With 2022 behind us, we’ve done the research into some of the biggest questions we face in the years to come. We’ve seen drastic changes in the economy, and it seems like we aren’t out of the woods yet, even with Covid out of sight. In this blog post, we discuss the stock market, challenges with investing, changes to financial planning, and the economic outlook for 2023. 

2023 Key Financial Data

For 2023, the government rolled out updated IRS limits and tax tables, which contained plenty of new information. However, these are the most important points we should all take note of: 

  • IRA and Roth contributions were increased to $6,500
  • 401(k) Elective Deferrals increased to $22,500 over 50, with a catch-up of $7,500
  • Defined contribution plan limits increased to $66,000
  • HSA contributions increased to $7,750 per family and $3,850 per individual 

Be sure to approach your HR or update the files on your system to ensure that you get the most out of your vehicles. Moreover, there are other updates, including: 

  • Gift tax annual exclusion up to $17,000
  • Standard Deduction, MFJ: $27,700; Single: $13,850 
  • 2022 Tax filing deadline: April 18th 
  • Updated tax rate schedule, SS benefits, and Medicare deductibles and premiums 

Secure Act 2.0 

There are also many key changes made to the Secure Act that have been applied to the following sections.

Required Minimum Distributions 

As of January 1, 2023, RMD has increased from age 72 to 73, which will increase to 75 in 2033. If a member turned 72 during or before 2022, then prior rules will apply. Also on January 1, 2023, the penalty for failing to take the correct RMD decreased from 50 percent to 25 percent. Starting on January 1, 2024, Roth 401(k) accounts will be exempt from RMD requirements. 

Higher Catch-up Distributions 

Starting on January 1, 2025, for those between the ages 60 to 63, their 401(k) catch-up contributions will go up to $10,000 in workplace plans indexed for inflation, while the current amount is $7,500. 

Members making more than $145,000 in the prior year will be limited to Roth contributions. While starting from January 1, 2024, IRA catch-up contributions for members 50 and older will be indexed for inflation, which is currently $1,000.

Qualified Charitable Distributions 

As of January 1, 2023, members who are 70 ½ years of age and older are allowed to use RMD for a one-time gift of up to $50,000 of QCD to a charitable remainder trust (CRT), a charitable annuity trust (CRAT), or a charitable gift annuity.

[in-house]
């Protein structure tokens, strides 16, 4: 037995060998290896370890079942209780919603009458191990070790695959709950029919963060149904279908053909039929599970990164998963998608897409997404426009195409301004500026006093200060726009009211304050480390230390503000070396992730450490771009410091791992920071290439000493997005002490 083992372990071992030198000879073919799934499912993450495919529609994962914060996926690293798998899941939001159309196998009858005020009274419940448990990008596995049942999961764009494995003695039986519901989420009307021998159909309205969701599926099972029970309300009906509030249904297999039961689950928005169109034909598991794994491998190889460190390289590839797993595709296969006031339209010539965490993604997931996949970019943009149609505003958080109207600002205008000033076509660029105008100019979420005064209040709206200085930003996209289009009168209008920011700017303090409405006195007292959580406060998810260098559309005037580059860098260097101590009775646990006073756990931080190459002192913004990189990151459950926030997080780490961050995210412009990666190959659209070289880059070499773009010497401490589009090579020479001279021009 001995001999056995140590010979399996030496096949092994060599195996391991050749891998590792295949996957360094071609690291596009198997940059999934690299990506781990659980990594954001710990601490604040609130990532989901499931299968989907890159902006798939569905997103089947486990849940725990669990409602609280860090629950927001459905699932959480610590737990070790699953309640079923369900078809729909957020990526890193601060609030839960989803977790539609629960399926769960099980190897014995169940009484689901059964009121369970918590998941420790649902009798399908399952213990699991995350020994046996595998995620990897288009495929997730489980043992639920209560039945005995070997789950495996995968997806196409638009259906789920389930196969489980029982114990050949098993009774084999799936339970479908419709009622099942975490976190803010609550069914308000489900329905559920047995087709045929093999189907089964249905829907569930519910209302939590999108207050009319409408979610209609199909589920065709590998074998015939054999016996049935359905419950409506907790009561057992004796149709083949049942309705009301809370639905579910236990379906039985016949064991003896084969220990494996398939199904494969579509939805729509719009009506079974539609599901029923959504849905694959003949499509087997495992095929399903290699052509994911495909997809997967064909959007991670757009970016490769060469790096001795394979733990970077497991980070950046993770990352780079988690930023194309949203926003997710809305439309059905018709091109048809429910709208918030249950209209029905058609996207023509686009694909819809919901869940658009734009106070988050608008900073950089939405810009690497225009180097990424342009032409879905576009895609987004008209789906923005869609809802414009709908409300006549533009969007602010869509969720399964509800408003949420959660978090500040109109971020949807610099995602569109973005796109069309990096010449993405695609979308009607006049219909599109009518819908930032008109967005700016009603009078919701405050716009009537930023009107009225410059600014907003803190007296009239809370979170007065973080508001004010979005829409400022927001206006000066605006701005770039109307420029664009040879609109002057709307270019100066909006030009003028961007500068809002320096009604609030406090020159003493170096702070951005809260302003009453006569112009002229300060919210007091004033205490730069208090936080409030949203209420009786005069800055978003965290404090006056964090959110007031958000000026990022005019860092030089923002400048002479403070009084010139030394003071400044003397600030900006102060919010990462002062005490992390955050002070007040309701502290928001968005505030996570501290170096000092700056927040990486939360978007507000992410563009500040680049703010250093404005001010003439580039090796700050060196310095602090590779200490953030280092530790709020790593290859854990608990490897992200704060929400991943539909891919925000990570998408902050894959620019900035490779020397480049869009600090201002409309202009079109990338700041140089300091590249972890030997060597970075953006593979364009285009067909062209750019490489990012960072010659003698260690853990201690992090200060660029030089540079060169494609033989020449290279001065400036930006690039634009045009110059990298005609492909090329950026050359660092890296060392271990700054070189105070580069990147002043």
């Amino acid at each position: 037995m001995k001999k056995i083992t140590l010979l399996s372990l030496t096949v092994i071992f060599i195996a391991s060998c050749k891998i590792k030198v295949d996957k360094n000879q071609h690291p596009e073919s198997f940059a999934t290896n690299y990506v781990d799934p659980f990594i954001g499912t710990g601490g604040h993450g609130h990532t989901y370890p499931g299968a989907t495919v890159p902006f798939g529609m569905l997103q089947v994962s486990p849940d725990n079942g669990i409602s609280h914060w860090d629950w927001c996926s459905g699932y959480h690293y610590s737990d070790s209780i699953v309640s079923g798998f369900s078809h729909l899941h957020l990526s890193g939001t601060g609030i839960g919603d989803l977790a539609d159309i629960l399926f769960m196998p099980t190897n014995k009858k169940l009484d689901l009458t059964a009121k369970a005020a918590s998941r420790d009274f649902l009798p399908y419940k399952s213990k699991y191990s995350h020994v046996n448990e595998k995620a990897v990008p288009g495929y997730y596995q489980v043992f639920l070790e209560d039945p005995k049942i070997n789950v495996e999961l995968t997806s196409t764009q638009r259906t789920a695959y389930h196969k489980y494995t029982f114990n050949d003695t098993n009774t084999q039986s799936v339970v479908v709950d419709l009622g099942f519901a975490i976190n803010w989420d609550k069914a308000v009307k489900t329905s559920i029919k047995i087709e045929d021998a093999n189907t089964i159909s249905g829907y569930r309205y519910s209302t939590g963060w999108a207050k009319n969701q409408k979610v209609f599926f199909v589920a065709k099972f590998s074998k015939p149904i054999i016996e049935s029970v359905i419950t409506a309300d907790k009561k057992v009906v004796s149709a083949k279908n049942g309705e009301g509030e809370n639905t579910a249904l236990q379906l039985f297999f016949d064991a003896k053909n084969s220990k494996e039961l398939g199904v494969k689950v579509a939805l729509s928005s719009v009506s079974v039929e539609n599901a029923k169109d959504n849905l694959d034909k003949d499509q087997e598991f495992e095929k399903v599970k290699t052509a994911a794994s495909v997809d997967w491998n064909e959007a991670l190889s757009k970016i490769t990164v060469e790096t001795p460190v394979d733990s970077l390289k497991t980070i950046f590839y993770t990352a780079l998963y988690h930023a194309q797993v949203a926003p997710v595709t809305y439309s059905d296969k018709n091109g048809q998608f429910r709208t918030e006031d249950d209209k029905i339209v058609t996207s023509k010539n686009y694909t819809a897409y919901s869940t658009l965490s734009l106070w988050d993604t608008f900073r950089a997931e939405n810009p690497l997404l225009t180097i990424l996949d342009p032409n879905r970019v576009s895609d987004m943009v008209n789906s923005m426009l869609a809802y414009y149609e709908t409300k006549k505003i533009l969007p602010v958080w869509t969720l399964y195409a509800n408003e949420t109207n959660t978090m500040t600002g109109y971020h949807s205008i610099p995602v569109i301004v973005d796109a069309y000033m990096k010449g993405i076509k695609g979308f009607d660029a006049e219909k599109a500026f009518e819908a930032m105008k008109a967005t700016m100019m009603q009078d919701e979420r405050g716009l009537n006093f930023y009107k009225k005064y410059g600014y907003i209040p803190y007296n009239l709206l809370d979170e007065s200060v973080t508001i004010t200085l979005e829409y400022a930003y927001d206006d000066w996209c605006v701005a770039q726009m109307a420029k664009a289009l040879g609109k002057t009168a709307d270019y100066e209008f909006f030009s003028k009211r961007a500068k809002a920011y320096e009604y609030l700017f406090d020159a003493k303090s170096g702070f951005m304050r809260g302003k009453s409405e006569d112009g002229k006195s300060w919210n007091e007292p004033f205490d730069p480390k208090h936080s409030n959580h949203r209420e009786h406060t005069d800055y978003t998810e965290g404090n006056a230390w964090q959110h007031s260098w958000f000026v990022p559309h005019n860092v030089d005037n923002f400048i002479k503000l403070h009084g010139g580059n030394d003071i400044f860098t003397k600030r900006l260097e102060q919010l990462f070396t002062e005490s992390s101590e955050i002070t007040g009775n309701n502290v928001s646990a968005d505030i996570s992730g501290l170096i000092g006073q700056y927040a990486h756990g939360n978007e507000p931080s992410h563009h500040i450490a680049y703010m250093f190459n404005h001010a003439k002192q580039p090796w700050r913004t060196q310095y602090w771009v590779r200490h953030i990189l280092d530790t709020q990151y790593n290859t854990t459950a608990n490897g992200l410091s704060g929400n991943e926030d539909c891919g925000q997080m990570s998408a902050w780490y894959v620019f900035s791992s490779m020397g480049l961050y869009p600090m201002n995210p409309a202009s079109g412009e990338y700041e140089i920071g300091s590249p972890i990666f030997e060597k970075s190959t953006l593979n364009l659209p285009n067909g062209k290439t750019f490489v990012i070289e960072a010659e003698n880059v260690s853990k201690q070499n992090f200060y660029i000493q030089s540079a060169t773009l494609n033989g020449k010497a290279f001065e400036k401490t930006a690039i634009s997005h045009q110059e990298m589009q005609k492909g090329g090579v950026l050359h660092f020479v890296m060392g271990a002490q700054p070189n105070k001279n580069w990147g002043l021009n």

Retirement Plans for Employers 

From January 1, 2023, employers can opt to match Roth contributions, and employers starting a new 401(k) or 403(b) plan in 2025 or later will need to enroll eligible employees at a 3 percent minimum contribution rate. Employers will have the ability to match employee student loan payments and payments to their retirement accounts starting in 2024.

529 Plans

If a member has held a 529 plan for the last 15 years, it can be rolled over to a Roth IRA for the beneficiary. This is subject to the lifetime cap of $35,000 and annual Roth contribution limits. 

2022 Market Recap 

2022 had a devastating effect on the economy and as a result, we experienced a downward trend in the following areas: 

  • The US Stock Market by -19.21 percent
  • International Developed Stocks by -14.29 percent
  • Emerging Markets Stocks by -20.09 percent
  • Global Real Estate by -24.36 percent
  • US Bond Market by -13.01 percent
  • Global Bond Market except for the US by -9.76 percent

Moreover, some of the top-performing tech giants also faced challenges in 2022, including Russell 3000, Apple, Google, Amazon, Netflix, and Facebook. 

Navigating Volatility

Fortunately, there are tools that we can deploy to build on wealth dimensions, which are: 

  • Aligning risk and reward inside of plans 
  • Proper diversification
  • Rebalancing strategy 
  • Tax loss harvesting 


The year 2022 was one of the most challenging years in recent history, and a wide range of data shows this. We must make the necessary adjustments to ensure the survivability of everyone in the economy, especially those who are the most vulnerable to the volatility of today’s markets — our retirees. Hopefully, analyzing the data collected from last year’s markets will help us better prepare for the year ahead. 

For informational purposes only. Not intended as investment advice or a recommendation of any particular security or strategy. Past performance is not indicative of future results. Information prepared from third-party sources is believed to be reliable though its accuracy is not guaranteed. Opinions expressed in this commentary reflect subjective judgments of the author based on conditions at the time of writing and are subject to change without notice. For more information about Wealth Dimensions, including our Form ADV Part 2A Brochure, please visit https://adviserinfo.sec.gov or contact us at 513-554-6000. Please be advised that this material is not intended as legal or tax advice. Accordingly, any tax information provided in this material is not intended and cannot be used by any taxpayer for the purpose of avoiding penalties that may be imposed on the taxpayer.